For example, a pre-diabetic might get a Fitbit to help track his or her steps, Short said.

By addressing those biomarkers, “we have found we can control trend,” Short said. “Trend in America historically goes up as people get older and heavier. What we discovered is that we could control trend and actually make it go backward.”

Trend historically has been something that happened to employers, not something employers control, he said.

“We help them by providing the resources to the employees. We get employees involved and we want the right resources in employees’ hands,” Short said. “Historically insurance has been a credit card that waits on you to have an explosion and then you pull out the credit card. What we’re trying to do is get involved with your chronic lifestyles and show you how to correct those things so you are living better, living healthier, sleeping better, and chronic illness drops when that happens.”

While it sounds expensive, “it’s less expensive than allowing you to explode and then picking up the pieces,” Short said.


Other types of insurance commonly provide rewards, such as a lower auto insurance premium for drivers who don’t speed, lower life insurance premium for non-smokers, or lower home insurance rates for homes with smoke detectors.

“But in health insurance, it’s been a national debate. They call it no pre-existing conditions. What that means is everyone gets the same coverage and it’s almost illegal to do otherwise,” Short said. “I have licenses to do individual deductibles.”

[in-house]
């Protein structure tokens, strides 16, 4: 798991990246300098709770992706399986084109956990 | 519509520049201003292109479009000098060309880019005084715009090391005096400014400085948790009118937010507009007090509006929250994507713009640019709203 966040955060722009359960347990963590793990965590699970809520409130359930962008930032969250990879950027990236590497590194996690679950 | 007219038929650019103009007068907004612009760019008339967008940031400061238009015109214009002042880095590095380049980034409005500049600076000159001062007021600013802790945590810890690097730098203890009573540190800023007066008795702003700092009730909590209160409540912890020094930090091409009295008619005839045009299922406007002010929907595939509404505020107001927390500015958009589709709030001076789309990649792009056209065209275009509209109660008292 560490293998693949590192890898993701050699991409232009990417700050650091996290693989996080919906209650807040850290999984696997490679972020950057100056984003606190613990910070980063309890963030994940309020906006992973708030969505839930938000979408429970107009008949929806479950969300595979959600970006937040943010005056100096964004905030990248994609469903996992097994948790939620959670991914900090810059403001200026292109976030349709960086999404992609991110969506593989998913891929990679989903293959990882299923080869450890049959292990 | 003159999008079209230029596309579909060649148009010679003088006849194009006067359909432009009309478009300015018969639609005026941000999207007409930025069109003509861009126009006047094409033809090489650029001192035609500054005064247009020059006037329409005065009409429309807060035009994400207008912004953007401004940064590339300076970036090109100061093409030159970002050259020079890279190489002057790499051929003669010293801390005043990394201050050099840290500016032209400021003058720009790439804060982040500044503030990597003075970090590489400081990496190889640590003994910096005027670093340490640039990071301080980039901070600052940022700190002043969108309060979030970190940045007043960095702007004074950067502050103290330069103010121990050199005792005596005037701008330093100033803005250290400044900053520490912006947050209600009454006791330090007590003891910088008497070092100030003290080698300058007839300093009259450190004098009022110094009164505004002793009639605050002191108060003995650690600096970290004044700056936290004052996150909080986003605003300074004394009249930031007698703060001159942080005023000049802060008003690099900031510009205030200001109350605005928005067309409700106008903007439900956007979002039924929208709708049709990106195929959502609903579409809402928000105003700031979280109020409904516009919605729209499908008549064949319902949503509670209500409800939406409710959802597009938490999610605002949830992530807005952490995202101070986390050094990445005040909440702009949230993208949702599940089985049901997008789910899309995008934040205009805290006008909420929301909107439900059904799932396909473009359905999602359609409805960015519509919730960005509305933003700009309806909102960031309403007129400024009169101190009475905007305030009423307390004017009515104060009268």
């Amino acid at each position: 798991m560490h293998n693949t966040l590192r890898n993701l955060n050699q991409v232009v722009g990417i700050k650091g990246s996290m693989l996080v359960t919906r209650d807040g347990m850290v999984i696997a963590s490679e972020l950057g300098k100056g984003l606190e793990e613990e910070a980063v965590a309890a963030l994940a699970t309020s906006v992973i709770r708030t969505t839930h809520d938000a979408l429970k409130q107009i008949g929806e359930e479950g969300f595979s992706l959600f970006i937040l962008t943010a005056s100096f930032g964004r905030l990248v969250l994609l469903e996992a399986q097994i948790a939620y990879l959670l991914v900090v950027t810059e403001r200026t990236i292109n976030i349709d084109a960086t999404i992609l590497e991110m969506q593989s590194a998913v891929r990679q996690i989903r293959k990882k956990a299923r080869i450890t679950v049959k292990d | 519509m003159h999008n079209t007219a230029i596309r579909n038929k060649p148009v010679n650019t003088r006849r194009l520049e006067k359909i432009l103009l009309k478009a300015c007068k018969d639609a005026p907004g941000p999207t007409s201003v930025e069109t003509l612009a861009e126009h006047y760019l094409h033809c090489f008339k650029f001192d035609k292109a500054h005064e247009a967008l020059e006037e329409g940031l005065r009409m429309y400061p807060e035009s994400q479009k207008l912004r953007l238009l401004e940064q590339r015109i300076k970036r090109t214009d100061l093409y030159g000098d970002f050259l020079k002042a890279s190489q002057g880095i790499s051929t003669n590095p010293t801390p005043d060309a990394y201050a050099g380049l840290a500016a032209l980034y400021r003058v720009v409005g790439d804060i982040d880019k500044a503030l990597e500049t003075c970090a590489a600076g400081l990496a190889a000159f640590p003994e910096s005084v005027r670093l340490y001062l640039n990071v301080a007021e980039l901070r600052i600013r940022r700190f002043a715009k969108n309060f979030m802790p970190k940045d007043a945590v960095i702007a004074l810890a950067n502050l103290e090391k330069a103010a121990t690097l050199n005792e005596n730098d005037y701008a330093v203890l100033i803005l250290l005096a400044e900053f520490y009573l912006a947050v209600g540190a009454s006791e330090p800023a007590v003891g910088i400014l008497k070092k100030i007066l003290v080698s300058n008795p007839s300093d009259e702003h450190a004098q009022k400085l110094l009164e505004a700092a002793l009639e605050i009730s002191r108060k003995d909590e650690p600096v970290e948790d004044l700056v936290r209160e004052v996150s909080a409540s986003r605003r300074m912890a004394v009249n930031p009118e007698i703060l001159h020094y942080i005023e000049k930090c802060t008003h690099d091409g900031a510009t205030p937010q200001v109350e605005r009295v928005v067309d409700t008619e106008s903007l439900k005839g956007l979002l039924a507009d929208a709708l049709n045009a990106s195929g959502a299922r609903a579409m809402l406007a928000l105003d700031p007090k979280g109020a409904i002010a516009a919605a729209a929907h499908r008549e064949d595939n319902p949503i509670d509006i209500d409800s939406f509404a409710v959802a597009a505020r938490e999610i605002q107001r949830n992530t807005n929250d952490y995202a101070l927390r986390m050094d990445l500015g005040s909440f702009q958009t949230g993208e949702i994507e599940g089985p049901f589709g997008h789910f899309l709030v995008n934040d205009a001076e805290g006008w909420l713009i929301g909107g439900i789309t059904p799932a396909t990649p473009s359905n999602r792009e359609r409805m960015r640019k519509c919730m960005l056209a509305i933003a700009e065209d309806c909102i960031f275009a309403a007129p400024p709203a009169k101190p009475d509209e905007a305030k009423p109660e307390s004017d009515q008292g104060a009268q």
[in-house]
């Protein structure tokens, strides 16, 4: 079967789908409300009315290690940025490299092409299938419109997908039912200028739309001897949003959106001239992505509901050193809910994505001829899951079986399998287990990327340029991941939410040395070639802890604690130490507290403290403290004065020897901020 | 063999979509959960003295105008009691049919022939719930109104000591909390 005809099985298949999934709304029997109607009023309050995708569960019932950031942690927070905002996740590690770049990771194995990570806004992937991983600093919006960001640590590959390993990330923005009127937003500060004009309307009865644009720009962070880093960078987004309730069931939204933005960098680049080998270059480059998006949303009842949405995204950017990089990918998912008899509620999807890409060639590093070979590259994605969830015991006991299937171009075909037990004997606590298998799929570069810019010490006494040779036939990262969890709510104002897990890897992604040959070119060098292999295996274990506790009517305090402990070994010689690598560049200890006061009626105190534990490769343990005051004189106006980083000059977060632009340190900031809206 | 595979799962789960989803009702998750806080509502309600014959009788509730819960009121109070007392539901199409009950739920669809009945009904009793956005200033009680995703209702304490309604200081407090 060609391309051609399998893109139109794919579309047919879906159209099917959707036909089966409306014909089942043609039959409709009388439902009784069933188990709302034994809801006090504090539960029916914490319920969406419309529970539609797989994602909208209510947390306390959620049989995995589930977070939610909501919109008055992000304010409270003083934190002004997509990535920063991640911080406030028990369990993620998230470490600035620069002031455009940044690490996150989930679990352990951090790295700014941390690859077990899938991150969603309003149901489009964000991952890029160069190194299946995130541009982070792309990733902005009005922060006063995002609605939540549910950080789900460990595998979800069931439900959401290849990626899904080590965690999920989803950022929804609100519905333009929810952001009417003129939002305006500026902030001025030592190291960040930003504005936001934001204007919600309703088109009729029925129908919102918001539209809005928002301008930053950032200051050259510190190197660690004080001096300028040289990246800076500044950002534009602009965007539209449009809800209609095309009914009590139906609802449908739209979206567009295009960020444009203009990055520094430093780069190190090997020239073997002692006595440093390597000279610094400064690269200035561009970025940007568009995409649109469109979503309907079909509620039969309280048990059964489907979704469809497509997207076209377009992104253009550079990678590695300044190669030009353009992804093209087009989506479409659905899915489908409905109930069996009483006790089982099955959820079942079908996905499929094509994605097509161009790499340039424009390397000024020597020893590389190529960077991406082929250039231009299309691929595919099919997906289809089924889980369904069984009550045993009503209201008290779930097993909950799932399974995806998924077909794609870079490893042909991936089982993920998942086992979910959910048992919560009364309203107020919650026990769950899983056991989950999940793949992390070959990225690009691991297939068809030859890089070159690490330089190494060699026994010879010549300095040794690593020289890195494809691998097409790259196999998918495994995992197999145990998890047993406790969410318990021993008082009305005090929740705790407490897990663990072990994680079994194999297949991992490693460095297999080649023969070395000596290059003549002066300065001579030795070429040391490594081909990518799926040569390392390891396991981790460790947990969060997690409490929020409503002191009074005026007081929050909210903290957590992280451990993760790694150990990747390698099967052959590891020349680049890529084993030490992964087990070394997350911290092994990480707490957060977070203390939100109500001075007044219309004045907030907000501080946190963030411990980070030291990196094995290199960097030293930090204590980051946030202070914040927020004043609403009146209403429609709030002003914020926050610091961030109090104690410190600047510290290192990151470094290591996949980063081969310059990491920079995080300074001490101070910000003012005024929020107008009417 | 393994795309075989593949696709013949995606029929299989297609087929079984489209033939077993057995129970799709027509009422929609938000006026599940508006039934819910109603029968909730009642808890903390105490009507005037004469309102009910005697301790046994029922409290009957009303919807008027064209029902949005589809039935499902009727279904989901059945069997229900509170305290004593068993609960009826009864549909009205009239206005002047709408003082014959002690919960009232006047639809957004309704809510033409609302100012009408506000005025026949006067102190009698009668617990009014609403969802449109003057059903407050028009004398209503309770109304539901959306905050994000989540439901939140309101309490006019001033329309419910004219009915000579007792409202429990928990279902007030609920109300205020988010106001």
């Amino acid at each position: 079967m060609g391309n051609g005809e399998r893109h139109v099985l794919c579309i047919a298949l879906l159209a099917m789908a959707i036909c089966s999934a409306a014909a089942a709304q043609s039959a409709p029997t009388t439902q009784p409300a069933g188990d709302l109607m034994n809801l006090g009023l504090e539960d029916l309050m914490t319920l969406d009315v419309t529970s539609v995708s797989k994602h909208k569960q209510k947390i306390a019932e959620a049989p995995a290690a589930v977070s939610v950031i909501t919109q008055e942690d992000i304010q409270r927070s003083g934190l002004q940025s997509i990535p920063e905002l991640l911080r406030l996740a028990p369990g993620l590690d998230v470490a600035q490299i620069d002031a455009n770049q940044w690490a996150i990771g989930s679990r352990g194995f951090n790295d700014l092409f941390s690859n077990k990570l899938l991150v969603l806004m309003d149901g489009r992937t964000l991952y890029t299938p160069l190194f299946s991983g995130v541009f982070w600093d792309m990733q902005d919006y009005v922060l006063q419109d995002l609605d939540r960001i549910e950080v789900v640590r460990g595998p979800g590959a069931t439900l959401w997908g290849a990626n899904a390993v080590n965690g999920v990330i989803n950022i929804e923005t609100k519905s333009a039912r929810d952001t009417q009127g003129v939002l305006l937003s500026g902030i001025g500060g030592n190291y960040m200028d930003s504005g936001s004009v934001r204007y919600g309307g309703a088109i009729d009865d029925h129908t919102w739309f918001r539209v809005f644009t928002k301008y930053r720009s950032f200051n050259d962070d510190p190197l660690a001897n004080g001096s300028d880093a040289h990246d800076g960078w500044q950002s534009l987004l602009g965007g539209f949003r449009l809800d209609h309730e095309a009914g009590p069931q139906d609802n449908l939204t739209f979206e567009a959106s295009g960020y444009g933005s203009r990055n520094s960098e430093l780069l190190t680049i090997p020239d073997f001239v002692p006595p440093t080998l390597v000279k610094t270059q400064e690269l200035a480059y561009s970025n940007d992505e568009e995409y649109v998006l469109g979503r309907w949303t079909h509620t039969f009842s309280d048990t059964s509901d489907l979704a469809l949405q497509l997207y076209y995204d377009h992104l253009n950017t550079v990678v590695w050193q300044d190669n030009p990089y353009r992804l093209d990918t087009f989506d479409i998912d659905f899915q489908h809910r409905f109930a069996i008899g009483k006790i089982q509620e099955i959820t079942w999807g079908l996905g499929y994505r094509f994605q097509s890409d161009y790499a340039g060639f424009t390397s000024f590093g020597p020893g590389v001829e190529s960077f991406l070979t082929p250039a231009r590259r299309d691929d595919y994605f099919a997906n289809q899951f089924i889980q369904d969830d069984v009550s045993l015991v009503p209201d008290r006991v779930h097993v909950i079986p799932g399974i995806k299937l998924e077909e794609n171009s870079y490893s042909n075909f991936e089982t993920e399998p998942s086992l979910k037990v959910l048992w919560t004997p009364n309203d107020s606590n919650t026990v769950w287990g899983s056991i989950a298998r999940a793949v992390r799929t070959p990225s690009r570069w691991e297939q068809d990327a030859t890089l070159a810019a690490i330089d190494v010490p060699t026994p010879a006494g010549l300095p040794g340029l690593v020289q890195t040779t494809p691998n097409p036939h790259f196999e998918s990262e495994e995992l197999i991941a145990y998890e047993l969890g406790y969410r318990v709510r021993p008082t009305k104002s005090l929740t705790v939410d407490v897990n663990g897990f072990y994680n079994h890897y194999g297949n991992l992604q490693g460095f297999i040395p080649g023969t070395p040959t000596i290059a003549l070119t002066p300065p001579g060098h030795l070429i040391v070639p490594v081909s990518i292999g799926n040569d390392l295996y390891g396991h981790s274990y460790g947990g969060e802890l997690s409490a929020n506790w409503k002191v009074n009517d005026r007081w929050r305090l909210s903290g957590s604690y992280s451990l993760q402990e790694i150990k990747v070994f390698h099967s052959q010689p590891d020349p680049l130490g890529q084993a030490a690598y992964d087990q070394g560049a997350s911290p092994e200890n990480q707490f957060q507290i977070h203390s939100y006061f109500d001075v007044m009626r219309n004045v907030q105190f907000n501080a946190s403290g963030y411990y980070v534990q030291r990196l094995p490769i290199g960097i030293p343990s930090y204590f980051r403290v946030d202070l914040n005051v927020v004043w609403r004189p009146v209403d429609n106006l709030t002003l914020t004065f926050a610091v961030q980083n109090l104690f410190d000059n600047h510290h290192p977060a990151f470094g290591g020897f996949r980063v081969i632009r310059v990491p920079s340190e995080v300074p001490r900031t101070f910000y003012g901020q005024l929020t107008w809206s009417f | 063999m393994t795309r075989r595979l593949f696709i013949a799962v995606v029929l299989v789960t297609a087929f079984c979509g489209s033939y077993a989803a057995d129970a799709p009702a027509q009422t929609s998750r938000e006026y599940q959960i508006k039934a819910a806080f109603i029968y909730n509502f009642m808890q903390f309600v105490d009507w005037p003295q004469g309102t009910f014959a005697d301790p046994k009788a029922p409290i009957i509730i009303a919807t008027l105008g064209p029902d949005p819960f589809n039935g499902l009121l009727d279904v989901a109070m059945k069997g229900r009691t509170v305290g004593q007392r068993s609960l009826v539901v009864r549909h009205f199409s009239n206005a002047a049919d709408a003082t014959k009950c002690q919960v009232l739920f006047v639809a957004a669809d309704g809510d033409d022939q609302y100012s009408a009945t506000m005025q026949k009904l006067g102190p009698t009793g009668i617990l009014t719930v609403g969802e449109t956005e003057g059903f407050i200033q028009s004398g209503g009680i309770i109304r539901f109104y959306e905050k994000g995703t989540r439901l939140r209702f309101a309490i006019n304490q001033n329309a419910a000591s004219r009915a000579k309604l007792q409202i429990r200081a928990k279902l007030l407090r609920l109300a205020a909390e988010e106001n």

Forty-three states have signed off on BeniComp’s individual deductibles, he said.

The company has historically offered the product under the BeniComp Advantage name, which operated the same way as IncentiCare. Benton County, Arkansas received a best practice award from SHRM, the Society for Human Resource Management, in 2007, after it used the BeniComp Advantage product, saving money on claims while lowering employees’ deductibles.

BeniComp Advantage was a product that had to be offered by offered by another third party administrator, or TPA, and was just one component of an employer’s group plan, Goebel said.

With IncentiCare, BeniComp is the TPA, eliminating the need to go through another company to offer its products, she said.

The company is in full launch mode for IncentiCare this fall, Short said.

“We’ve been around for 60 years and want to be for another 60 years,” he said. “We believe we have something that is not just a business model but it’s something for society’s betterment.”

Margie Manning

Margie started her journalism career as a radio news reporter in St. Louis, before putting down her microphone and picking up a pen to work at the St. Louis Business Journal. Unable to resist the call of warm weather and beaches, Margie took an entrepreneurial detour to run an ice cream shop in Treasure Island with her husband. Before joining the Catalyst, Margie spent 14 years at the Tampa Bay Business Journal where she wrote about business successes, failures and the exciting world of innovation and start-ups. Her writing coaches are Bonnie the Dog and Coffee the Cat, joined recently by a new edition, Jack the Cat. Margie can be contacted at